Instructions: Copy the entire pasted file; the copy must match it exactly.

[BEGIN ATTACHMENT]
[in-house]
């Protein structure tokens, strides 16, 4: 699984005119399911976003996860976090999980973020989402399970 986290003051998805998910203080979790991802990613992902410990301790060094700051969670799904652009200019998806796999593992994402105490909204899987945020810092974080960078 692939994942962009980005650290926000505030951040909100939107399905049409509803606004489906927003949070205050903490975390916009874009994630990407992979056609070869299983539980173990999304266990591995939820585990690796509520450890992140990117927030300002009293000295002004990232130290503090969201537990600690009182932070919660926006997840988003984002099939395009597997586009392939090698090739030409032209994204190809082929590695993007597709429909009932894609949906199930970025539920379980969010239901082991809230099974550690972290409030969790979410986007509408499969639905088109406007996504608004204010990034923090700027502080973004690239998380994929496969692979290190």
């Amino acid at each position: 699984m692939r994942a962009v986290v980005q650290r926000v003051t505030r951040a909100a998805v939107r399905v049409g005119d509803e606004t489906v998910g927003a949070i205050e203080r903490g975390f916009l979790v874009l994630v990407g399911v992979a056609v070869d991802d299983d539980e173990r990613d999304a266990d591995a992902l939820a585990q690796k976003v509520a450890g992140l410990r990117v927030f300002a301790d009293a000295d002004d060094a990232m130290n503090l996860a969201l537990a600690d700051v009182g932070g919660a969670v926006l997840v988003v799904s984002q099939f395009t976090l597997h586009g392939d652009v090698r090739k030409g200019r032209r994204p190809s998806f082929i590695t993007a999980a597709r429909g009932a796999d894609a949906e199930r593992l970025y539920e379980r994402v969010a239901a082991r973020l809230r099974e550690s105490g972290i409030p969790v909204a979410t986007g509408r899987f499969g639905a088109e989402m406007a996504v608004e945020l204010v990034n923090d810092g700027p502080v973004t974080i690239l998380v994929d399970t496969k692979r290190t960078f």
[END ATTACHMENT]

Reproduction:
[in-house]
């Protein structure tokens, strides 16, 4: 699984005119399911976003996860976090999980973020989402399970 986290003051998805998910203080979790991802990613992902410990301790060094700051969670799904652009200019998806796999593992994402105490909204899987945020810092974080960078 692939994942962009980005650290926000505030951040909100939107399905049409509803606004489906927003949070205050903490975390916009874009994630990407992979056609070869299983539980173990999304266990591995939820585990690796509520450890992140990117927030300002009293000295002004990232130290503090969201537990600690009182932070919660926006997840988003984002099939395009597997586009392939090698090739030409032209994204190809082929590695993007597709429909009932894609949906199930970025539920379980969010239901082991809230099974550690972290409030969790979410986007509408499969639905088109406007996504608004204010990034923090700027502080973004690239998380994929496969692979290190």
């Amino acid at each position: 699984m692939r994942a962009v986290v980005q650290r926000v003051t505030r951040a909100a998805v939107r399905v049409g005119d509803e606004t489906v998910g927003a949070i205050e203080r903490g975390f916009l979790v874009l994630v990407g399911v992979a056609v070869d991802d299983d539980e173990r990613d999304a266990d591995a992902l939820a585990q690796k976003v509520a450890g992140l410990r990117v927030f300002a301790d009293a000295d002004d060094a990232m130290n503090l996860a969201l537990a600690d700051v009182g932070g919660a969670v926006l997840v988003v799904s984002q099939f395009t976090l597997h586009g392939d652009v090698r090739k030409g200019r032209r994204p190809s998806f082929i590695t993007a999980a597709r429909g009932a796999d894609a949906e199930r593992l970025y539920e379980r994402v969010a239901a082991r973020l809230r099974e550690s105490g972290i409030p969790v909204a979410t986007g509408r899987f499969g639905a088109e989402m406007a996504v608004e945020l204010v990034n923090d810092g700027p502080v973004t974080i690239l998380v994929d399970t496969k692979r290190t960078f």